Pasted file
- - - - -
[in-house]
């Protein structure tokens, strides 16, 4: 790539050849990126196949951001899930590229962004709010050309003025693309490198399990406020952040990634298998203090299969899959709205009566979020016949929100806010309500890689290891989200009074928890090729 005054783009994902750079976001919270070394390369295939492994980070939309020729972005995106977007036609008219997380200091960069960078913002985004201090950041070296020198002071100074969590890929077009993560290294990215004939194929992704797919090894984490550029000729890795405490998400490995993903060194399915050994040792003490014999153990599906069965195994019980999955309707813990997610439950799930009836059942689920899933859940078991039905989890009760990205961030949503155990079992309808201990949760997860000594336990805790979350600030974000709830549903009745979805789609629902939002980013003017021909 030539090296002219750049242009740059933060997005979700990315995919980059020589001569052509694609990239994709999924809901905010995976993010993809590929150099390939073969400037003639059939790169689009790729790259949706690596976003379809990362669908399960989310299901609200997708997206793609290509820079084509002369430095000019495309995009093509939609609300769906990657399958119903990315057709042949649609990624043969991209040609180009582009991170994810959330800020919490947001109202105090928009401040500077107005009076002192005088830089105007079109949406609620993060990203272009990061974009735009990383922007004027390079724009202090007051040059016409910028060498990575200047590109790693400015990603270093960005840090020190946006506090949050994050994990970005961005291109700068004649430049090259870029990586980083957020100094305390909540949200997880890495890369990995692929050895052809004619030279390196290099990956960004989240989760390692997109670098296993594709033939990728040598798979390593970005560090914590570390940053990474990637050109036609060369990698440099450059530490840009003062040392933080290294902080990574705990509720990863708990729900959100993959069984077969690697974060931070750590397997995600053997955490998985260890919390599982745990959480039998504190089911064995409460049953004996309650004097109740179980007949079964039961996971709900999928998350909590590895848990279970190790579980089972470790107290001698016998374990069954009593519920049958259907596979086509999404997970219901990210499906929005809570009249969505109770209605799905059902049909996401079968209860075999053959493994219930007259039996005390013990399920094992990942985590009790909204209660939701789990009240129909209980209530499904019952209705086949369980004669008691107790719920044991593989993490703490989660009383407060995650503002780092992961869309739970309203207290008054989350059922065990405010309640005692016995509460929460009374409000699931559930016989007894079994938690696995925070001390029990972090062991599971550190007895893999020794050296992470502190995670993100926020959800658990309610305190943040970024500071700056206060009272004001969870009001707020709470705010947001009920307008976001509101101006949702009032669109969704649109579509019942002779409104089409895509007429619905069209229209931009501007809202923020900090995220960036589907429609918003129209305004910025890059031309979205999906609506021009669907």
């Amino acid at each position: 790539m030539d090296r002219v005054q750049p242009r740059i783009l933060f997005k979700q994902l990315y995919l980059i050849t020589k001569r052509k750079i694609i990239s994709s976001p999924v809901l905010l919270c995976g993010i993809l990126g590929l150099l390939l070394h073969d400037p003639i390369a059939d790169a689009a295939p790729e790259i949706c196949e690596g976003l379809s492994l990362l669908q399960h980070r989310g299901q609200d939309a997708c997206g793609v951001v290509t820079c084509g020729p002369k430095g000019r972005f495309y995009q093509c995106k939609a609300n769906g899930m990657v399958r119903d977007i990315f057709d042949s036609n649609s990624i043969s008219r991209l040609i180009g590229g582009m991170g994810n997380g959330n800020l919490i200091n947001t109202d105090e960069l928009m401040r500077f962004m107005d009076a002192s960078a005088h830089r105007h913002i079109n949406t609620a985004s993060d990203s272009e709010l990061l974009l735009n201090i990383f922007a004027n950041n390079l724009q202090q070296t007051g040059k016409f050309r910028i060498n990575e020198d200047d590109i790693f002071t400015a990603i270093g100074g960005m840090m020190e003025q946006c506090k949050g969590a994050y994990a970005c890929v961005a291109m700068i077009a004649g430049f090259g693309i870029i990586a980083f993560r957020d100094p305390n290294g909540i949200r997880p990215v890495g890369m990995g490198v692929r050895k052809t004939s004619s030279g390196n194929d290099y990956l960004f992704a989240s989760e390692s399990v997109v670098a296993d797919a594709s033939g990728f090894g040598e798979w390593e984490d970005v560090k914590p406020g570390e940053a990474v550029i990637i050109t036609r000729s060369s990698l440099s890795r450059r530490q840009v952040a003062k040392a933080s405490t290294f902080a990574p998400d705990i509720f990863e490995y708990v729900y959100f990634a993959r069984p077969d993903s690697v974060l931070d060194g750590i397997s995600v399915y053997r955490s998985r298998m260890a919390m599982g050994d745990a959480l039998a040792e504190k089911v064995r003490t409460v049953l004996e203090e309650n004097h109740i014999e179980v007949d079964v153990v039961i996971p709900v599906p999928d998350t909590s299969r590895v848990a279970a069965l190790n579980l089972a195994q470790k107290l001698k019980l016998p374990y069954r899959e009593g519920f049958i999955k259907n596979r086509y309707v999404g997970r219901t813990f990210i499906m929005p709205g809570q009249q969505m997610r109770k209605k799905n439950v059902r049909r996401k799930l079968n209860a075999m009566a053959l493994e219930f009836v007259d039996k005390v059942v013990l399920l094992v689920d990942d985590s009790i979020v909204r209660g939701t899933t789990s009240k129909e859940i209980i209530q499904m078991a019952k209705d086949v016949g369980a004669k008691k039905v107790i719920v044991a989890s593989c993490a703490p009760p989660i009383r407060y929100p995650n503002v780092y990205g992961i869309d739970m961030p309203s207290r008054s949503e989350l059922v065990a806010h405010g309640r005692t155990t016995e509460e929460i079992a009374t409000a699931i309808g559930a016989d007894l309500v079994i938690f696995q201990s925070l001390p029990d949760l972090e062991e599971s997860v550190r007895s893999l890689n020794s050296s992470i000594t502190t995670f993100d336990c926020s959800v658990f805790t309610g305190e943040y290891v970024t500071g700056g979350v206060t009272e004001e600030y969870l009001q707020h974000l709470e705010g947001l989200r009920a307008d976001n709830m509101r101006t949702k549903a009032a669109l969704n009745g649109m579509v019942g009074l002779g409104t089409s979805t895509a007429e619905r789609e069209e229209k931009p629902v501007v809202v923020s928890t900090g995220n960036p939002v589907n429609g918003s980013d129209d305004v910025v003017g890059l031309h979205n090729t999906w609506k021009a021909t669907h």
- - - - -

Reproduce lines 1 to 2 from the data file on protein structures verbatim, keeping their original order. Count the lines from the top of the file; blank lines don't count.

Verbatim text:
[in-house]
């Protein structure tokens, strides 16, 4: 790539050849990126196949951001899930590229962004709010050309003025693309490198399990406020952040990634298998203090299969899959709205009566979020016949929100806010309500890689290891989200009074928890090729 005054783009994902750079976001919270070394390369295939492994980070939309020729972005995106977007036609008219997380200091960069960078913002985004201090950041070296020198002071100074969590890929077009993560290294990215004939194929992704797919090894984490550029000729890795405490998400490995993903060194399915050994040792003490014999153990599906069965195994019980999955309707813990997610439950799930009836059942689920899933859940078991039905989890009760990205961030949503155990079992309808201990949760997860000594336990805790979350600030974000709830549903009745979805789609629902939002980013003017021909 030539090296002219750049242009740059933060997005979700990315995919980059020589001569052509694609990239994709999924809901905010995976993010993809590929150099390939073969400037003639059939790169689009790729790259949706690596976003379809990362669908399960989310299901609200997708997206793609290509820079084509002369430095000019495309995009093509939609609300769906990657399958119903990315057709042949649609990624043969991209040609180009582009991170994810959330800020919490947001109202105090928009401040500077107005009076002192005088830089105007079109949406609620993060990203272009990061974009735009990383922007004027390079724009202090007051040059016409910028060498990575200047590109790693400015990603270093960005840090020190946006506090949050994050994990970005961005291109700068004649430049090259870029990586980083957020100094305390909540949200997880890495890369990995692929050895052809004619030279390196290099990956960004989240989760390692997109670098296993594709033939990728040598798979390593970005560090914590570390940053990474990637050109036609060369990698440099450059530490840009003062040392933080290294902080990574705990509720990863708990729900959100993959069984077969690697974060931070750590397997995600053997955490998985260890919390599982745990959480039998504190089911064995409460049953004996309650004097109740179980007949079964039961996971709900999928998350909590590895848990279970190790579980089972470790107290001698016998374990069954009593519920049958259907596979086509999404997970219901990210499906929005809570009249969505109770209605799905059902049909996401079968209860075999053959493994219930007259039996005390013990399920094992990942985590009790909204209660939701789990009240129909209980209530499904019952209705086949369980004669008691107790719920044991593989993490703490989660009383407060995650503002780092992961869309739970309203207290008054989350059922065990405010309640005692016995509460929460009374409000699931559930016989007894079994938690696995925070001390029990972090062991599971550190007895893999020794050296992470502190995670993100926020959800658990309610305190943040970024500071700056206060009272004001969870009001707020709470705010947001009920307008976001509101101006949702009032669109969704649109579509019942002779409104089409895509007429619905069209229209931009501007809202923020900090995220960036589907429609918003129209305004910025890059031309979205999906609506021009669907």